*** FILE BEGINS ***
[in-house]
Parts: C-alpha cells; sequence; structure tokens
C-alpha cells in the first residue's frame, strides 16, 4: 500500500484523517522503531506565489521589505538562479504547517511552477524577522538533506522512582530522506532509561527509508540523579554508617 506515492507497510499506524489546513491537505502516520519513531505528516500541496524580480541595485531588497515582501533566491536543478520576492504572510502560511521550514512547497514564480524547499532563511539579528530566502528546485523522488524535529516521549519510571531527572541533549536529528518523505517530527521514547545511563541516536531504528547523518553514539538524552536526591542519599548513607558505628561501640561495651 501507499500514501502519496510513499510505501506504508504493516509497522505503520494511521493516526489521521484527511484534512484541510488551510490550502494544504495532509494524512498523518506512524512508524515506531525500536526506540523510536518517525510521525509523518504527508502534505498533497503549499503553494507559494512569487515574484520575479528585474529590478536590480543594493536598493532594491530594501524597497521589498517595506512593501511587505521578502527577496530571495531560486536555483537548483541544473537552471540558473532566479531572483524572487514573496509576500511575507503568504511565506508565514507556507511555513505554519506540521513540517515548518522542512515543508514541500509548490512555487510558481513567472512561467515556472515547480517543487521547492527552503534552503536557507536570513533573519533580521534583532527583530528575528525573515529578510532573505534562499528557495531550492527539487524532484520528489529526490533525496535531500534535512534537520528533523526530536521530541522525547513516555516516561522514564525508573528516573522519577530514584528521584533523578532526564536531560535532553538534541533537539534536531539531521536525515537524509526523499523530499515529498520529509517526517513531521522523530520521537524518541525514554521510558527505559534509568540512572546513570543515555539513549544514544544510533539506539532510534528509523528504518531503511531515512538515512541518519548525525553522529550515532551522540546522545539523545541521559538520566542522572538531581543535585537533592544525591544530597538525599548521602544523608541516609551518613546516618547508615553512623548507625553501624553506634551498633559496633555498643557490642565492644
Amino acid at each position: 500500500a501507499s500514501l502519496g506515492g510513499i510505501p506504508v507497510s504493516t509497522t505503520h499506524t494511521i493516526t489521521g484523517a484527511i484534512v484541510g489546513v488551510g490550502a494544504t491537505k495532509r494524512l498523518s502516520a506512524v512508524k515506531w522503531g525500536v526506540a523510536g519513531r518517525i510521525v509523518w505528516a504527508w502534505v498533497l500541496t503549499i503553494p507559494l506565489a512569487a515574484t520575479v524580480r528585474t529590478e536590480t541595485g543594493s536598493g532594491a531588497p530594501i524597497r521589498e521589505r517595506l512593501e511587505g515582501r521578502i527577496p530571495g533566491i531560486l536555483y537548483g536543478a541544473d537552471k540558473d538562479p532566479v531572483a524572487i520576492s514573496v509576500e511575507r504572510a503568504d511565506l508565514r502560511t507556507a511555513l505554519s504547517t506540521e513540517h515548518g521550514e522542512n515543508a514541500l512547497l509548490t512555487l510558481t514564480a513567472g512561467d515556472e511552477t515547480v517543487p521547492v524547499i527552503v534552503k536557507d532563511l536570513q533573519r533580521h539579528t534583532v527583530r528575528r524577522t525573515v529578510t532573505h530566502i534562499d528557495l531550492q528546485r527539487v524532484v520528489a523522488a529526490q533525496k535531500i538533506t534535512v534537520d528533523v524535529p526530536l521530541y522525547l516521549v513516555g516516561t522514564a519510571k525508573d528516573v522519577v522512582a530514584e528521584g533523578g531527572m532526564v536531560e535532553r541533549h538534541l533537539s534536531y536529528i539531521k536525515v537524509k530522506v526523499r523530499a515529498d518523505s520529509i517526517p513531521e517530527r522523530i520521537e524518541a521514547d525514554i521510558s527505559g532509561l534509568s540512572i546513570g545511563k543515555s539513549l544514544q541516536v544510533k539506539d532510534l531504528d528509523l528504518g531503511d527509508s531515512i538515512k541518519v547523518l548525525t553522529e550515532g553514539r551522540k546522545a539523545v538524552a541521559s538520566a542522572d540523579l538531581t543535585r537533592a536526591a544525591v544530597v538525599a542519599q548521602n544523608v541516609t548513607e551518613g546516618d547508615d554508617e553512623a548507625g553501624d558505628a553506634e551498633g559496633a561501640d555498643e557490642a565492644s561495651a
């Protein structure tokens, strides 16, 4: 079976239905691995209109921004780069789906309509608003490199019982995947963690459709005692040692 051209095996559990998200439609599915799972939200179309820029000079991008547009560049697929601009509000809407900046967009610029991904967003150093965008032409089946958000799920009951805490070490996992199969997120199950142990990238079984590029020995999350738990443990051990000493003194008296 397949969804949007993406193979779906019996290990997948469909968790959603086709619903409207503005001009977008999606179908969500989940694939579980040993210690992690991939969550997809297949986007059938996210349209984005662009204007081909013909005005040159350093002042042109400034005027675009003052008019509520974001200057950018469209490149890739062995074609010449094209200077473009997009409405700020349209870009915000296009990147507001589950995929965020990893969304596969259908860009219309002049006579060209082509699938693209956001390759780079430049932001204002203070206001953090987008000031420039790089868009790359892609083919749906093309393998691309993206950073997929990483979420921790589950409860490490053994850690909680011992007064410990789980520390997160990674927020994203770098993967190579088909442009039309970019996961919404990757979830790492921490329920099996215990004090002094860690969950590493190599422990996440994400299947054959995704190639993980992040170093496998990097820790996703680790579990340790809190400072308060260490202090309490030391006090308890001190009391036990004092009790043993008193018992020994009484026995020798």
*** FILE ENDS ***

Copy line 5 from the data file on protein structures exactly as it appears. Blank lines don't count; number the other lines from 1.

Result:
């Protein structure tokens, strides 16, 4: 079976239905691995209109921004780069789906309509608003490199019982995947963690459709005692040692 051209095996559990998200439609599915799972939200179309820029000079991008547009560049697929601009509000809407900046967009610029991904967003150093965008032409089946958000799920009951805490070490996992199969997120199950142990990238079984590029020995999350738990443990051990000493003194008296 397949969804949007993406193979779906019996290990997948469909968790959603086709619903409207503005001009977008999606179908969500989940694939579980040993210690992690991939969550997809297949986007059938996210349209984005662009204007081909013909005005040159350093002042042109400034005027675009003052008019509520974001200057950018469209490149890739062995074609010449094209200077473009997009409405700020349209870009915000296009990147507001589950995929965020990893969304596969259908860009219309002049006579060209082509699938693209956001390759780079430049932001204002203070206001953090987008000031420039790089868009790359892609083919749906093309393998691309993206950073997929990483979420921790589950409860490490053994850690909680011992007064410990789980520390997160990674927020994203770098993967190579088909442009039309970019996961919404990757979830790492921490329920099996215990004090002094860690969950590493190599422990996440994400299947054959995704190639993980992040170093496998990097820790996703680790579990340790809190400072308060260490202090309490030391006090308890001190009391036990004092009790043993008193018992020994009484026995020798």